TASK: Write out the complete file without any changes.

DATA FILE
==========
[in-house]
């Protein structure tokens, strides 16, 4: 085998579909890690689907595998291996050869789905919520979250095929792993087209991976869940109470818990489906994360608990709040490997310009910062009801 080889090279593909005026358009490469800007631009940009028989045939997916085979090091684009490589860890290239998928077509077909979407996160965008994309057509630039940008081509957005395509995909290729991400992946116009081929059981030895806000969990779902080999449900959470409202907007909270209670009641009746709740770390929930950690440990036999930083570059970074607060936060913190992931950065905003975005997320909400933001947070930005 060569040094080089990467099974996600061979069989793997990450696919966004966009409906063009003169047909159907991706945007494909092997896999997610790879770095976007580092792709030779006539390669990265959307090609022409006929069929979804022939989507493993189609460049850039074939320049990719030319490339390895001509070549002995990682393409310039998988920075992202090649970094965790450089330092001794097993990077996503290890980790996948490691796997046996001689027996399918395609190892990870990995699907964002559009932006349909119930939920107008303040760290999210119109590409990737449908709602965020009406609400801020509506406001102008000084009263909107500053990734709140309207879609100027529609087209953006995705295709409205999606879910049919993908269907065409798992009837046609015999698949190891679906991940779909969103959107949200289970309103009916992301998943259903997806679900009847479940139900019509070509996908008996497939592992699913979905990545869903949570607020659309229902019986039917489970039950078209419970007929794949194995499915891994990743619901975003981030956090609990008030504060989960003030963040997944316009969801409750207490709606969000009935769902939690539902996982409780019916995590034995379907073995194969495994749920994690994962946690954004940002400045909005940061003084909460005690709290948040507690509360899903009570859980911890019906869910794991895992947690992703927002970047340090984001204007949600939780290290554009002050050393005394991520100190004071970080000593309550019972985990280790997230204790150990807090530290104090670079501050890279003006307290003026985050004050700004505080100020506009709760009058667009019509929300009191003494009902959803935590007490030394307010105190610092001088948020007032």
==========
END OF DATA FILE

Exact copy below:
[in-house]
């Protein structure tokens, strides 16, 4: 085998579909890690689907595998291996050869789905919520979250095929792993087209991976869940109470818990489906994360608990709040490997310009910062009801 080889090279593909005026358009490469800007631009940009028989045939997916085979090091684009490589860890290239998928077509077909979407996160965008994309057509630039940008081509957005395509995909290729991400992946116009081929059981030895806000969990779902080999449900959470409202907007909270209670009641009746709740770390929930950690440990036999930083570059970074607060936060913190992931950065905003975005997320909400933001947070930005 060569040094080089990467099974996600061979069989793997990450696919966004966009409906063009003169047909159907991706945007494909092997896999997610790879770095976007580092792709030779006539390669990265959307090609022409006929069929979804022939989507493993189609460049850039074939320049990719030319490339390895001509070549002995990682393409310039998988920075992202090649970094965790450089330092001794097993990077996503290890980790996948490691796997046996001689027996399918395609190892990870990995699907964002559009932006349909119930939920107008303040760290999210119109590409990737449908709602965020009406609400801020509506406001102008000084009263909107500053990734709140309207879609100027529609087209953006995705295709409205999606879910049919993908269907065409798992009837046609015999698949190891679906991940779909969103959107949200289970309103009916992301998943259903997806679900009847479940139900019509070509996908008996497939592992699913979905990545869903949570607020659309229902019986039917489970039950078209419970007929794949194995499915891994990743619901975003981030956090609990008030504060989960003030963040997944316009969801409750207490709606969000009935769902939690539902996982409780019916995590034995379907073995194969495994749920994690994962946690954004940002400045909005940061003084909460005690709290948040507690509360899903009570859980911890019906869910794991895992947690992703927002970047340090984001204007949600939780290290554009002050050393005394991520100190004071970080000593309550019972985990280790997230204790150990807090530290104090670079501050890279003006307290003026985050004050700004505080100020506009709760009058667009019509929300009191003494009902959803935590007490030394307010105190610092001088948020007032």